Neal: Hello, hello! Thanks for filling in for Ken this week, Chris, he’s hitting the Jersey beach for some fun in the sun!
Chris: Thanks for having me, Neal!
Neal: Pleasure is all mine!
This week, there were reports that Facebook had to shut down an artificial intelligence (A.I.) engine that they created once they ‘discovered’ the A.I. had created their own language. As with all media, in general, you have to be skeptical of what you read. Pro-A.I. researchers slammed those reports saying it’s normal for two A.I. machines to invent some non-English languages in their exchange, as it’s commonplace. Fascinating read.
I haven’t heard your stance on the whole “A.I. has the potential to overrun humans argument,” Chris. So I’m curious to know what you take from these reports.
Chris: It does seem like the reports of this study were greatly exaggerated. The articles definitely took things out of context in the study and (correctly) assumed most readers would take them at face value.
Still, this doesn’t make being careful with A.I. irrelevant. The reality is that we don’t have proper “shut down’s” on A.I., it could develop much quicker than we are prepared to handle
The quote from Hawking in the Forbes article sums it up perfectly: “It would take off on its own and re-design itself at an ever increasing rate. Humans, who are limited by slow biological evolution, couldn’t compete, and would be superseded.”
Neal: I guess you can say you reap what you sow. In some lighter A.I. news, Janelle Shane used a neural network (a computing system made up of highly interconnected parts, inspired by the neural networks in our brains), to invent some clever craft beer names (if you’re a craft beer fan, you know there are some unique ones out there).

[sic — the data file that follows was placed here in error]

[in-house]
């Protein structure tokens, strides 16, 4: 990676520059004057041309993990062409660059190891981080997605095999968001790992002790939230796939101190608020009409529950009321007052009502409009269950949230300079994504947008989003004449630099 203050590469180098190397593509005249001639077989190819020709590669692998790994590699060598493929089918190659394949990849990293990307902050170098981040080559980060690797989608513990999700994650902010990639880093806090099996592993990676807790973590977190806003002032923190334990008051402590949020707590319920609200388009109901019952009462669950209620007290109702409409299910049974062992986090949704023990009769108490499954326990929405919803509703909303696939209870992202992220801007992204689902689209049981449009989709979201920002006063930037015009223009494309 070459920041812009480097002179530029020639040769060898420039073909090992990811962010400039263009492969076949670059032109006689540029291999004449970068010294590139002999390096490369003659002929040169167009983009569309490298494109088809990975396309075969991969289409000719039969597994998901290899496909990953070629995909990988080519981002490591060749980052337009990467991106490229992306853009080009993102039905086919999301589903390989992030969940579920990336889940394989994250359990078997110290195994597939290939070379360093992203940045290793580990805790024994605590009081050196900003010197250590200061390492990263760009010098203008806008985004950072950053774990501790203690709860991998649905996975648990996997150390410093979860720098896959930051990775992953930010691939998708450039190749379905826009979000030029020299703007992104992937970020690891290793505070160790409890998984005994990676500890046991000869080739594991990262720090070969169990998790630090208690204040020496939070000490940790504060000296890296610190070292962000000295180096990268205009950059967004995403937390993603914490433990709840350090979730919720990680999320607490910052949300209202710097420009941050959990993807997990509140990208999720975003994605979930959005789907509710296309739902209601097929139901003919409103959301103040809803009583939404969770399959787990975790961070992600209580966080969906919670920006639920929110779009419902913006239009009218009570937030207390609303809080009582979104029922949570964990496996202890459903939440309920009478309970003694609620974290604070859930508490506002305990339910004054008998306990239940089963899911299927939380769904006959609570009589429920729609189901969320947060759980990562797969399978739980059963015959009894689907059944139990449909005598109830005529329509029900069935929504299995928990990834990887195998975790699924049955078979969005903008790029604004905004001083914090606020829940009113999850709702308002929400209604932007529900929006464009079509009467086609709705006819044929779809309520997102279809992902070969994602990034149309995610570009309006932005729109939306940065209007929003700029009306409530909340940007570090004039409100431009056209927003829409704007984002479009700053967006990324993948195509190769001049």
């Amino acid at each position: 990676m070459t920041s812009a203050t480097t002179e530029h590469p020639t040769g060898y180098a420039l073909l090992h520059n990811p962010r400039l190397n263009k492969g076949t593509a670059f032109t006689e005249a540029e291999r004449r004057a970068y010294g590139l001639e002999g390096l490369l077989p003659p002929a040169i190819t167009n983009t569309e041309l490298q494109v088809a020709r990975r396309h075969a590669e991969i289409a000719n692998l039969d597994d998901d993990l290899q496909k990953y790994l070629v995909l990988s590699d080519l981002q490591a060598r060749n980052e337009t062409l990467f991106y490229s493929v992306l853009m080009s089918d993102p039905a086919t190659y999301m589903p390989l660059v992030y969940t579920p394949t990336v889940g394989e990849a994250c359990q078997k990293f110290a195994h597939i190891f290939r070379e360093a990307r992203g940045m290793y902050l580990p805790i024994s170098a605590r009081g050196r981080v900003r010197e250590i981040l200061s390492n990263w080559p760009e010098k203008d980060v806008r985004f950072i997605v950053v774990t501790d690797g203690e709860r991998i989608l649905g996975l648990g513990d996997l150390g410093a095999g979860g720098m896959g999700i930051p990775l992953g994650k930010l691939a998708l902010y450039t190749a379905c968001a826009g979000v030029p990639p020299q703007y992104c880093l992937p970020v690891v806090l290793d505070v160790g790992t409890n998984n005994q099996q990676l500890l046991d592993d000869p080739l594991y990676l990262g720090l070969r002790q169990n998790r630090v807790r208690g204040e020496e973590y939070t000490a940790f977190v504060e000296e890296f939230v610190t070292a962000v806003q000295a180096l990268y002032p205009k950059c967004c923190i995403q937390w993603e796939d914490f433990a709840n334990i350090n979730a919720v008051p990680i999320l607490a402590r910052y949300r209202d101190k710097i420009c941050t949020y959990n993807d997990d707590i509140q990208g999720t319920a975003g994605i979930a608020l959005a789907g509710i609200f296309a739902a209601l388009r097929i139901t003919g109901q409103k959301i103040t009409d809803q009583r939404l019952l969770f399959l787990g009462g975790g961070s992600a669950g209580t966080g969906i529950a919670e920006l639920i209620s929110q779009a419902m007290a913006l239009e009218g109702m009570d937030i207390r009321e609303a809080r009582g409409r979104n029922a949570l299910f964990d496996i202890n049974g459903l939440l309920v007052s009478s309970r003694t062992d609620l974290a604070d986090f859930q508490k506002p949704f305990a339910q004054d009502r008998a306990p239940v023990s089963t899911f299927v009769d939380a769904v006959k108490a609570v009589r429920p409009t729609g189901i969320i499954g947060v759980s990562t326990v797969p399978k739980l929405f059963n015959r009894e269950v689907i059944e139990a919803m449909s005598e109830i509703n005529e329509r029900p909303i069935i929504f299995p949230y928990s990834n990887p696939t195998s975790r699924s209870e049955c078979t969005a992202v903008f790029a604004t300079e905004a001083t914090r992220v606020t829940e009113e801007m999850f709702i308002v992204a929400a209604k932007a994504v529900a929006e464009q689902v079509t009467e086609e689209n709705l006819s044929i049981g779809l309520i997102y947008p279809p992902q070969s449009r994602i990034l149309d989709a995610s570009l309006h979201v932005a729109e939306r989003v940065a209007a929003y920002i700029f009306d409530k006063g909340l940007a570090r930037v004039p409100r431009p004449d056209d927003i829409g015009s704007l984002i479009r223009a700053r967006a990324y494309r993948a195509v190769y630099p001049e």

Neural networks are intelligent machines, which, once fed large datasets, allows them to make their own predictions. For example, you can show a machine a hundred thousand pictures of moles, as this study did, and it will be able to predict which moles are cancerous, on par with your dermatologist.
I love brains, so, by default, I love neural networks. Some of my favorite ‘predicted’ craft beer names are La Cat Tas Oo Ma Ale and The Vunker The Finger.
Chris: The study with moles is amazing and a great example of the positive force A.I. can and should be. In the abstract, they mention mobile devices can be used for testing the moles for cancer, which can be ground breaking. If everyone can have an accurate way to scan a mole for cancer in their pocket, we could save a lot of lives.
The beer names is an entertaining test for what an A.I. can do for sure. I’m a craft beer fan and still can’t figure out why my favorite I.P.A. is called Space Race, but it’s really interesting that when tasked with naming craft beer, A.I. ends up with equally ridiculous names.
A.I. is undoubtedly going to change how a lot of businesses function. Especially in marketing, A.I. can be used to predict purchasing trends and help businesses who utilize it well to get ahead of the curve versus their competitors.
Neal: You’ve been a great guest blogger this week, can’t wait to have you on again soon! I’ll be heading out for a phone-free week of vacation. So we’ll have another special guest blogger next week. Farewell, my friend!
Chris: It was a pleasure, Neal! Enjoy the much-deserved vacation!